Sunday, May 10, 2009

EU requiring guarantee of software security?

In one word - wow. Looks like software companies might be held liable for the security of their software if the EU gets its way. According to the article:

"Software companies could be held responsible for the security and efficacy of their products, if a new European Commission consumer protection proposal becomes law.

Commissioners Viviane Reding and Meglena Kuneva have proposed that EU consumer protections for physical products be extended to software. The suggested change in the law is part of an EU action agenda put forward by the commissioners after identifying gaps in EU consumer protection rules."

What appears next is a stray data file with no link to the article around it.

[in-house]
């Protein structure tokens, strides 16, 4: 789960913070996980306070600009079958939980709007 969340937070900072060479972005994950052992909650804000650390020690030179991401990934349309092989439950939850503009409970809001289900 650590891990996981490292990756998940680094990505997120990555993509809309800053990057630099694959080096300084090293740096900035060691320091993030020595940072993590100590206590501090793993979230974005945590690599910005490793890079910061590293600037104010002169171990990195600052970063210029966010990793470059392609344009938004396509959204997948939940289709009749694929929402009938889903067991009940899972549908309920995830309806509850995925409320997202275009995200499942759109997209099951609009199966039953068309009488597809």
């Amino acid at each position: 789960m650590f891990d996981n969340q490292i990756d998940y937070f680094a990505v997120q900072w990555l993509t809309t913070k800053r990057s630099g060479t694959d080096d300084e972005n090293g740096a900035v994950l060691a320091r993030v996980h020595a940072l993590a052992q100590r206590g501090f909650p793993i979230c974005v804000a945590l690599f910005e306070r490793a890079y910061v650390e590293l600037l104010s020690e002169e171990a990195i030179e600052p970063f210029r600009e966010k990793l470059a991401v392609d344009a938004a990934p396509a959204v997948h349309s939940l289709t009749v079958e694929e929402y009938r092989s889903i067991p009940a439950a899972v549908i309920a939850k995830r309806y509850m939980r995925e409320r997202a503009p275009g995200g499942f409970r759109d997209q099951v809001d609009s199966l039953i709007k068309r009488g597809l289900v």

I like this, since BitArmor itself has announced a No-Breach Guarantee. It is a good idea to make sure software vendors have a bigger stake in making their software more secure.

However, I am not sure I like the stick approach. There could be multiple ramifications to this. Will all software have the capability to do this and be secure? Will vendors become more risk-averse and thus not innovate? How will the varying nature of environments that software works in enable such a law to be enforced?

I think it might be better to provide incentives for better security, i.e. ensure that government contracts have a preference for software with such guarantees - rather than a blanket law that forces it.

No comments: